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‘Why 2021 Was The Biggest Year For The Labor Movement In Games’ - Working Conditions At Top Studios ‘Have Been Criticized Before, But This Year Saw A Significant Increase In Protests And Organizing By Employees’

Published Sunday, January 2, 2022
by Wired.com
‘Why 2021 Was The Biggest Year For The Labor Movement In Games’ - Working Conditions At Top Studios ‘Have Been Criticized Before, But This Year Saw A Significant Increase In Protests And Organizing By Employees’

Marked by walkouts, strikes, petitions and open letters, 2021 was the biggest year yet for Workers in the U.S. video game industry taking a stand against labor conditions.

A vocal contingent of Video Game Workers has warned employers they won’t tolerate subpar labor conditions just to fulfill their childhood dream of making video games.

“In my experience, it actually isn't suffering that drives people to take the risk and organize,” says Tom Smith, Senior Director of Organizing for the Communications Workers of America (CWA), the country's largest Communications and Media Union. “It’s hope.  I think this is a moment in history in which both things are out there.”

On December 15th, the CWA helped form the U.S.’s first Video Game Union at 13-person Indie Studio Vodeo Games - just two months after facilitating Tabletop Game Publisher Paizo’s Unionization effort.

Labor conditions in the games industry have been under scrutiny for nearly two decades.

In the early 2000s, whistleblowers called attention to crunch, the practice of pulling 60- to 80-hour weeks ahead of game launches - a labor tactic that continues to this day.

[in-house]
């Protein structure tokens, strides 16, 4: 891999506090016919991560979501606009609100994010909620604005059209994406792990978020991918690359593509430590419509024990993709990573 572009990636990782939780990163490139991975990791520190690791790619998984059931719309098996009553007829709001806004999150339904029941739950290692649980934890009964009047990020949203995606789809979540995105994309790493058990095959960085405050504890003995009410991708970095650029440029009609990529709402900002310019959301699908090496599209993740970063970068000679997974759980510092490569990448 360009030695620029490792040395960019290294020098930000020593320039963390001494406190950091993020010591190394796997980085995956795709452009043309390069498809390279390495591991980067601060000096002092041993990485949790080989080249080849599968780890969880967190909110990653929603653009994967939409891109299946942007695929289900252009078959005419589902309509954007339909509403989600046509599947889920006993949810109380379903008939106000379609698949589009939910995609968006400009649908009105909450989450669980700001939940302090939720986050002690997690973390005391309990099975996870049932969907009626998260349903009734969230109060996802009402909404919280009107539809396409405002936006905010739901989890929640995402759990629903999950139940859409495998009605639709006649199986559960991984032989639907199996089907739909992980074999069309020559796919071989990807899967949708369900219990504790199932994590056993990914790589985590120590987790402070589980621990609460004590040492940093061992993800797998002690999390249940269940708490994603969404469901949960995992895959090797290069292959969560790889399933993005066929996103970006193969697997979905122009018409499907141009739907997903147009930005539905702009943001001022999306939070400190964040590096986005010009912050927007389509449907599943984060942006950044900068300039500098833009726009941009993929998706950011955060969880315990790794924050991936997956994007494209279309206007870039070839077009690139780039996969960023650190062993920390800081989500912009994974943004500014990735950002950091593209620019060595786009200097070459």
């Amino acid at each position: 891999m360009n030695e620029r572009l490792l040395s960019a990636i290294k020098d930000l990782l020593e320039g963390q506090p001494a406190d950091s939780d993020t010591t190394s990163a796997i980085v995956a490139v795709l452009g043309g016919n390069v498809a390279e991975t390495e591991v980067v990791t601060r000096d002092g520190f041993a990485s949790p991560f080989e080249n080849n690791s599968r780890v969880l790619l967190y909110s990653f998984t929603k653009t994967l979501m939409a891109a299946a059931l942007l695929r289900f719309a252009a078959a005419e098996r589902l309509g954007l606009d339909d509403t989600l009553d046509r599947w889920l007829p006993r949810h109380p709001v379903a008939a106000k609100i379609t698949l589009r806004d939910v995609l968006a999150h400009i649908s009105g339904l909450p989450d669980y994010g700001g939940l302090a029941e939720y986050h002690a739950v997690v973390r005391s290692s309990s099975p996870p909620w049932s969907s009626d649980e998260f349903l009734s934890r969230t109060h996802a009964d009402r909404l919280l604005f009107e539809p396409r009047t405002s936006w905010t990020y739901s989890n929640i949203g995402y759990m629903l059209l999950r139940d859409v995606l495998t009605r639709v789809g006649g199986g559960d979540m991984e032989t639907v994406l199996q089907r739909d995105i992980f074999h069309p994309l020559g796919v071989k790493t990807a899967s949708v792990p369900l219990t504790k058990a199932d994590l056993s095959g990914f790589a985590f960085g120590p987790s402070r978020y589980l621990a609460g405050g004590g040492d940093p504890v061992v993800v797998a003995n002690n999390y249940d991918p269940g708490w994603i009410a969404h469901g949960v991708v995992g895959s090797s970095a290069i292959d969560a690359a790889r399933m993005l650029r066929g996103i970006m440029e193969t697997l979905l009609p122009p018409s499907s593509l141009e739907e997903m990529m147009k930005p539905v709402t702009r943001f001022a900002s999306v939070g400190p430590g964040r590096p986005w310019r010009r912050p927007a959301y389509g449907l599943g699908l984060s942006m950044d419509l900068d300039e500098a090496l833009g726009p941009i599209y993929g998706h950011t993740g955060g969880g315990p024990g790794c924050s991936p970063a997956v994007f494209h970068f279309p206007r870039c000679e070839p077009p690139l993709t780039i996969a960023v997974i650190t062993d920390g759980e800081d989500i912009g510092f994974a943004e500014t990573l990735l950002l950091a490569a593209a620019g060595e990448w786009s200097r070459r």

More recently, allegations of sexism and unequal treatment at top studios have roiled the industry.

In 2018, current and former Employees of League of Legends publisher Riot Games alleged that the company fostered a sexist “bro culture.”

At Ubisoft, in 2020 several Employees alleged that the company was steeped in sexism and that executives and HR failed to adequately handle complaints of misconduct.

And in 2021, California’s Department of Fair Employment and Housing sued Activision Blizzard, alleging rampant sexism and a “pervasive frat boy workplace culture.”

At the time, Activision executive Frances Townsend described these allegations as painting a “distorted and untrue picture of our company, including factually incorrect and out-of-context stories.”

Onlookers assumed Riot Games would be the first company to coordinate a Union-like initiative after the outcry in 2018.

In fact, 150 Riot Games Employees organized the games industry’s first labor-related walkout in May 2019.

This protest also took aim at a clause in their contract compelling Employees into arbitration in lieu of taking complaints of sexism before a judge and jury.

“If you’d asked me in 2018,” says one current Riot employee who asked to remain anonymous for fear of retribution, “I thought we'd have a Union by now, too.”

To Continue Reading This Labor News Report, Go To: www.wired.com/story/2021-biggest-year-labor-movement-video-games/?fbclid=IwAR1aCeJno7sAiiW4ep2CCWJGFLQPHR6Rt06I2THpG9lMIGgnchmHYhOFcpU

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